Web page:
But I wouldn’t say that this is just a matter of political jockeying and cynicism. It just as often takes the form of aestheticism and idealism, as well as commitment born of a deep belief in the progressive potential of those artistic traditions. And that’s one of the reasons why they can be so painful to reevaluate.

Laida Lertxundi (b. 1981). Still from Cry When It Happens, 2010. 16mm film, color, sound; 14 min. © Laida Lertxundi; courtesy the artist.

HuffPost Arts: What were the "golden years" of art making, if this era ever existed?

AF: In the U.S. I’d have to say it was the 1970s, when public funding was at its peak, the market was in retreat, and when feminism and other social movements were transforming art and its institutions. But I started art school in the early 80s so I didn’t live through that.

HuffPost Arts: In a 2004 New York Times interview, you said, ''All of my work is about what we want from art, what collectors want, what artists want from collectors, what museum audiences want. By that, I mean what we want not only economically, but in more personal, psychological and affective terms.'' In your years as an artist, do you think audience's desires have evolved or shifted, or do you see the same patterns repeat themselves?

AF: Given the enormous growth of museum and gallery attendance since the early 1980s, I imagine there must be broader range of interests bringing people to art these days. I’m sure there’s data on that somewhere. The populism that took hold of museums in the 70s was driven largely by the demands of public funders and foundations, together with the pressures of community activists. With the steep decline of public funding in the 80s and the rise of corporate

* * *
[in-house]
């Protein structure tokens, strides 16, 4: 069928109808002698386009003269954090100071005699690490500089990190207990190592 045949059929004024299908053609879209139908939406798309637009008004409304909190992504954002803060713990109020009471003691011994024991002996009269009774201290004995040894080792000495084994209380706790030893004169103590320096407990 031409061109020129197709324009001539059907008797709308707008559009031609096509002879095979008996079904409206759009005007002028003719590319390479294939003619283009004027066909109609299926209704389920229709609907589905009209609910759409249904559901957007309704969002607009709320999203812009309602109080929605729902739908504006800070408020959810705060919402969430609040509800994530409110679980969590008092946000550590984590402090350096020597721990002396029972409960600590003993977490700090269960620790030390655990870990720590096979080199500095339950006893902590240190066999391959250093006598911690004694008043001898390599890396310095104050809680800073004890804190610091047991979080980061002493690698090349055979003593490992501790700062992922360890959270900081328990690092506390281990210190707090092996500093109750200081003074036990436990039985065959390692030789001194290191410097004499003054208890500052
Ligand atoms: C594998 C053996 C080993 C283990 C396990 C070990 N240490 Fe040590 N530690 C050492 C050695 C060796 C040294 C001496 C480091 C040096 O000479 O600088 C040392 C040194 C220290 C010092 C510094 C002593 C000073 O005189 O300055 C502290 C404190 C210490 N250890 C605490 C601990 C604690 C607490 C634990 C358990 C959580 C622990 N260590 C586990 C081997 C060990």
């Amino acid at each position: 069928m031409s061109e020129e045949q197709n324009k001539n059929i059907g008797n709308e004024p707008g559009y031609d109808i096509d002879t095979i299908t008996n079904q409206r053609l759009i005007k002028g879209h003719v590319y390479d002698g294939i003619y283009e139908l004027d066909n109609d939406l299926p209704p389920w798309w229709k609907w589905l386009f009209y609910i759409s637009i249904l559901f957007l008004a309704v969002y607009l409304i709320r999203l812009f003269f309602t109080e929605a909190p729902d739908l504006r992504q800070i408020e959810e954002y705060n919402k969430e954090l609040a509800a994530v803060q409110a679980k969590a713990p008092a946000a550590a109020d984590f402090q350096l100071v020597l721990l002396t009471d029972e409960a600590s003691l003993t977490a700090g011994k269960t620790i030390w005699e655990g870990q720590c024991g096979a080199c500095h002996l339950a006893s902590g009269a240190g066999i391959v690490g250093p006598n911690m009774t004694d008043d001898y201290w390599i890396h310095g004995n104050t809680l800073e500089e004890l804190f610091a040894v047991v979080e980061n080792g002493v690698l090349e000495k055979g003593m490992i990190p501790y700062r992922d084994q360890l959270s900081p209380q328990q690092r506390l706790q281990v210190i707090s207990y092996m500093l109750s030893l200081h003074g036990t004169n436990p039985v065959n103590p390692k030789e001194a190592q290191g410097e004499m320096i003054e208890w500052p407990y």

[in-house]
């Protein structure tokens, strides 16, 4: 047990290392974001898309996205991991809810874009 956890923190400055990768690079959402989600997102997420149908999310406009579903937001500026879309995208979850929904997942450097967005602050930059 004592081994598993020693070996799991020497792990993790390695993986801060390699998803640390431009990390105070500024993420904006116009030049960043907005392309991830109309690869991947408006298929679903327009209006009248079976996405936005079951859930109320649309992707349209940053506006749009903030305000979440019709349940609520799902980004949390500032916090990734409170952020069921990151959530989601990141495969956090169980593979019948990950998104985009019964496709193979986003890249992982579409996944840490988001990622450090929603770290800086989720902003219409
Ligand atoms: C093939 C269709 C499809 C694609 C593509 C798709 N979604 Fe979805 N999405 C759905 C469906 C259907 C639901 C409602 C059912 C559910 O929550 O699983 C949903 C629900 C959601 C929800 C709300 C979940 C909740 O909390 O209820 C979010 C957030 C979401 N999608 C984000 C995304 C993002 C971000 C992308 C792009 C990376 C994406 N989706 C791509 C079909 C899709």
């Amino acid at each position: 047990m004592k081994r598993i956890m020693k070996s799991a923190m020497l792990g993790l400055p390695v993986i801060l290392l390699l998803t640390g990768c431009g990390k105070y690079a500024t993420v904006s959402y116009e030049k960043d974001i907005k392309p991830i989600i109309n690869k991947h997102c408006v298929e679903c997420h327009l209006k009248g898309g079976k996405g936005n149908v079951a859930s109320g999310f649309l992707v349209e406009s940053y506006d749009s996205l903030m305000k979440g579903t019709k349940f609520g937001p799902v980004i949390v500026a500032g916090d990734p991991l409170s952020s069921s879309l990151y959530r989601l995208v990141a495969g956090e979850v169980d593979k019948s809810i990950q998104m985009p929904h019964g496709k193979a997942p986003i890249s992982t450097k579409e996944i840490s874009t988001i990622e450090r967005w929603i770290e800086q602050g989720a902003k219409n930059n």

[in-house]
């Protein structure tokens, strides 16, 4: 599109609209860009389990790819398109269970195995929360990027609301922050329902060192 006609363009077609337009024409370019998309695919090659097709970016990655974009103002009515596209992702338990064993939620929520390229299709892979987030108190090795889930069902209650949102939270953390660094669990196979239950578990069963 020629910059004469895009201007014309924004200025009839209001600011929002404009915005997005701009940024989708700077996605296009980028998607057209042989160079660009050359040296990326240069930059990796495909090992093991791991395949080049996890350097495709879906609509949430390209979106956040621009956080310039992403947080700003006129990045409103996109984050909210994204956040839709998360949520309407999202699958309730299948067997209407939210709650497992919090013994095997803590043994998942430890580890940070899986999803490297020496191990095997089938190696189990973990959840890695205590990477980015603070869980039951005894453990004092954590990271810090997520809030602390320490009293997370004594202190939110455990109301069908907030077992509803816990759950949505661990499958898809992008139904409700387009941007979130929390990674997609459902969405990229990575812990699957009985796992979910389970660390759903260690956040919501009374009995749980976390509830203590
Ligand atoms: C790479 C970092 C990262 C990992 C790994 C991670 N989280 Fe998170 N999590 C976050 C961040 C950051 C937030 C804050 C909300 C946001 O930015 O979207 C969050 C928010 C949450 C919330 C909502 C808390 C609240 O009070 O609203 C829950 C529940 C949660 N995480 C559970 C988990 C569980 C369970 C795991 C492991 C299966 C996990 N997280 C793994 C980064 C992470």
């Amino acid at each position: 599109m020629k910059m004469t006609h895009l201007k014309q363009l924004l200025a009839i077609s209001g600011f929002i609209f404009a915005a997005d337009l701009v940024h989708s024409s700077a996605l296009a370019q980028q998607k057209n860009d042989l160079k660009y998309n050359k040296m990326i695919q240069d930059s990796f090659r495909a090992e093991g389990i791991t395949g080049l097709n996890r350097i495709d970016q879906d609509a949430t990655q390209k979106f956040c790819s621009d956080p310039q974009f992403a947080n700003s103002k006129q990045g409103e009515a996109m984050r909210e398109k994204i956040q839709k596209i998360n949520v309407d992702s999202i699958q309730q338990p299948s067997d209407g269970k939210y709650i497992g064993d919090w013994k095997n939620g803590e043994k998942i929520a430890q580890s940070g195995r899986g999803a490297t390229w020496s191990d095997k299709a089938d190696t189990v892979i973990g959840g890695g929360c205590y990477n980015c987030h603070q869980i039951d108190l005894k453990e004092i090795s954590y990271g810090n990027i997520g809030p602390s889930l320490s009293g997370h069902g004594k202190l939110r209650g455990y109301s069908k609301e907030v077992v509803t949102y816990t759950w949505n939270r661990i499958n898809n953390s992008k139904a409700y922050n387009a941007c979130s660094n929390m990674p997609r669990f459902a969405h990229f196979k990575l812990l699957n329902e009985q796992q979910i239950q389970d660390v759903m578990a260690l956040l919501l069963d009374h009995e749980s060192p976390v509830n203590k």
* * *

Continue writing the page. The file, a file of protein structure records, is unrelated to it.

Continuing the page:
sponsorship, a lot of that audience engagement turned toward the mass marketing of luxury taste.

In the 90s, we saw the rise of contemporary art spectacle, in large-scale multi-media installations, mega-exhibitions and festivals. In the last decade, we saw the rise of the art-celebrity and art-fashion nexus as well as a vogue for all things participatory in a turn that many people have linked to the “experience economy.” I think that major museums today, and the most ambitious artists, want to be all things to all people. They have succeeded beyond the wildest dreams anyone might have had 40 years ago, except maybe Warhol. Today, however, it looks like a lot of that success may be thanks to the enormous wealth that has poured into the art world in the past decades. We now know that this wealth has been amassed at the expense of the public sector, through regressive taxation, as well as at the expense of a broader increase in income levels. We also know that contributions to the arts have been increasing while contributions to many other kinds of charitable organizations have been declining. So while much has been gained with audience expansion over the past decades, both in terms of the size of art audiences and the range of their motivations and experiences with art, I also have to wonder about what has been lost.